I think you got lucky with your GSD. Sounds like he is perfect for you and your lifestyle. Most dogs, even the ones you raise from puppies, are not always so easy. To make this work, you may not be able to adjust the dog, you may have to adjust YOU.

I agree with Carolina. Crates are good. I feed all my dogs in their crates all the time. I eliminate the problem areas. We don't share food, water, or toys. I go through a VERY strict protocol for bringing dogs into my house that lasts for months. Did you go through all the steps for introducing a new dog to your household and routine?

Something that struck me is that Sin waits by his crate for him to come out...They may be spending too much time together. I have a strong preference for my dogs being able to take or leave the other dogs. Rogue may be more uncomfortable than you realize, and constantly asserting himself over the resources can be stressful. Constant exposure to stress can easily make a dog snappy.

If Rogue is trying to control his resources then he certainly doesn't think you are in charge of them. I think you need to step up your leadership. I agree with the others. It's the difficult dogs who teach us the most about how to be quality pet owners.

The Pooping sucks. It's difficult to retrain a messy dog. You HAVE to go back to basics and really make a serious schedule. Just like a puppy.

And yes there is a place for rehoming animals. But when you rehome a problem animal that has aggressive tendencies don't fool yourself- there's a good chance the animal will end up euthanized.
 

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Oh boy he sounds like he's a handful! First off I don't think anyone has the right to bash you unless they have dealt with this....I am in the process of dealing with fear issues and it's tough, but improving. If anyone bashes you over this they aren't taking into consideration YOUR safety and the safety of other humans and your pets which should always be the most important issue.

What do you do when he gets aggressive with Sinister? My dogs are usually OK with eachother, but sometimes I need to step in because Arlo does not defend himself, and Jackson has left bloody gashes in him. When my dogs get into fight mode over a toy or whatnot, I will but in and stop it because it's not acceptable. If they continue, either the crate, or away from the situation they go. I don't want one thinking they're superior over the other, because I am the boss and I will decide that. BUT, it is probably much easier for me to have to put my foot down for a GSD pup who's 50 lbs, vs. a full grown male who I haven't bonded with. So I can see how it's a huge problem.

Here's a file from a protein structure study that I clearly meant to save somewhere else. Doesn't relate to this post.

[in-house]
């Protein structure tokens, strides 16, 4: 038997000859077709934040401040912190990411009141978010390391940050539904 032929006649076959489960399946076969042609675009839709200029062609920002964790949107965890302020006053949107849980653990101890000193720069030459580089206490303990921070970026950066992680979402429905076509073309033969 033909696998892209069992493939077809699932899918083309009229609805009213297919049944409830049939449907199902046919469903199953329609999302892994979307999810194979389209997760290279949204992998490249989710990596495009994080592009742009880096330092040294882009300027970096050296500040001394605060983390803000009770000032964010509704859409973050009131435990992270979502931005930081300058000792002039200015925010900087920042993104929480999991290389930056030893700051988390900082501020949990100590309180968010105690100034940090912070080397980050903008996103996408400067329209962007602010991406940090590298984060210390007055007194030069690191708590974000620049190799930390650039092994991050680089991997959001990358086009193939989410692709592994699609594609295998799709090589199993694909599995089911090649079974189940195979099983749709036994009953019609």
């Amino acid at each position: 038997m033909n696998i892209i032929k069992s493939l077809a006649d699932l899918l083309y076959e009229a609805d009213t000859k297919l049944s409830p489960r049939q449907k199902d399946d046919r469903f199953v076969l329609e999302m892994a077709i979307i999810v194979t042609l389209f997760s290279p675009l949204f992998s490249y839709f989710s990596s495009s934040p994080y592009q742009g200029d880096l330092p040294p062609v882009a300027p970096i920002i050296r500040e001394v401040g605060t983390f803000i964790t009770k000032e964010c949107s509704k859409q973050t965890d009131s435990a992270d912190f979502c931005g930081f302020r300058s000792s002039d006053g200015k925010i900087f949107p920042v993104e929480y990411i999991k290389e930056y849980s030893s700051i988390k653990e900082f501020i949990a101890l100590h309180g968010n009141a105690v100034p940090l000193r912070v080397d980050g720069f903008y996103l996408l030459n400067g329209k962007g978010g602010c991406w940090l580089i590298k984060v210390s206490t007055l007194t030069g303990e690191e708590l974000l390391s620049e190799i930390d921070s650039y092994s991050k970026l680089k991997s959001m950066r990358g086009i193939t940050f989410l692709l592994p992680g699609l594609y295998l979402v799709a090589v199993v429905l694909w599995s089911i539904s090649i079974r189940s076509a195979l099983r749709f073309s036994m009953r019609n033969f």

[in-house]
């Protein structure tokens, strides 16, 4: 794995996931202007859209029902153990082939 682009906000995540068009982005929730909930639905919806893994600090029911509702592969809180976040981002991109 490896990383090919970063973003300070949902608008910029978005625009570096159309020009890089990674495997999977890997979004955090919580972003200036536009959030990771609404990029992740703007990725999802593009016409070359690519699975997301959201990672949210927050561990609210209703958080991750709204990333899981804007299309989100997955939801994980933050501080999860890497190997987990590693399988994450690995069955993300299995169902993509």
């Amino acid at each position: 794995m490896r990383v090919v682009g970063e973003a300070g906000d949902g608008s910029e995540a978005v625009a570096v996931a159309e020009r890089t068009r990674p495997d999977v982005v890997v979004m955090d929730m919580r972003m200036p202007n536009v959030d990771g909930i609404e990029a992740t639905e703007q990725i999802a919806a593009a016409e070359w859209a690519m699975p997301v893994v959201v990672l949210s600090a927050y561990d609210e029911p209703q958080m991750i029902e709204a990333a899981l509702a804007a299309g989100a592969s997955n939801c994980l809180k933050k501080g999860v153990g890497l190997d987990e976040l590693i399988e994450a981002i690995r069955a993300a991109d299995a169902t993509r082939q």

I would not be having the dog growling and baring his teeth at strangers or just anyone. I have been having problems with Jackson, fear issues, that get him growling and showing his teeth if he's pushed too far (which IMO isn't any more than normal human/dog interaction) but I have been seeing improvement with him. But I have been socializing him, letting him know he's NOT the boss of anyone, being more firm with him on things unrelated to his behavior just to let him know that I am in charge, and also offering lots and lots of love. I have also realized at the beginning that his problems are something I said I would never put up with, and pondered that I may have to rehome him if he doesn't get better, so I know how you are feeling...probably not so good....I cried alot.

But if Rouge is acting this way, and you are afraid to take him anywhere, he can't be socialized. If you are a little afraid of him, it may be hard to establish leadership and control his dominance. If I felt 100% I COULD NOT trust my dog around all people and kids, there's no way I would keep him. It's too much of a risk IMO. I love dogs and I always have, but LaRen, where would you draw the line? Don't think about your dogs now. Say you didn't have any. Where would you draw the line as to a great dog/ vs. a dangerous dog? Remember that and stay true to yourself. All dogs aren't good in all situations and sometimes people are forced to make tough decisions for the safety of themselves and others.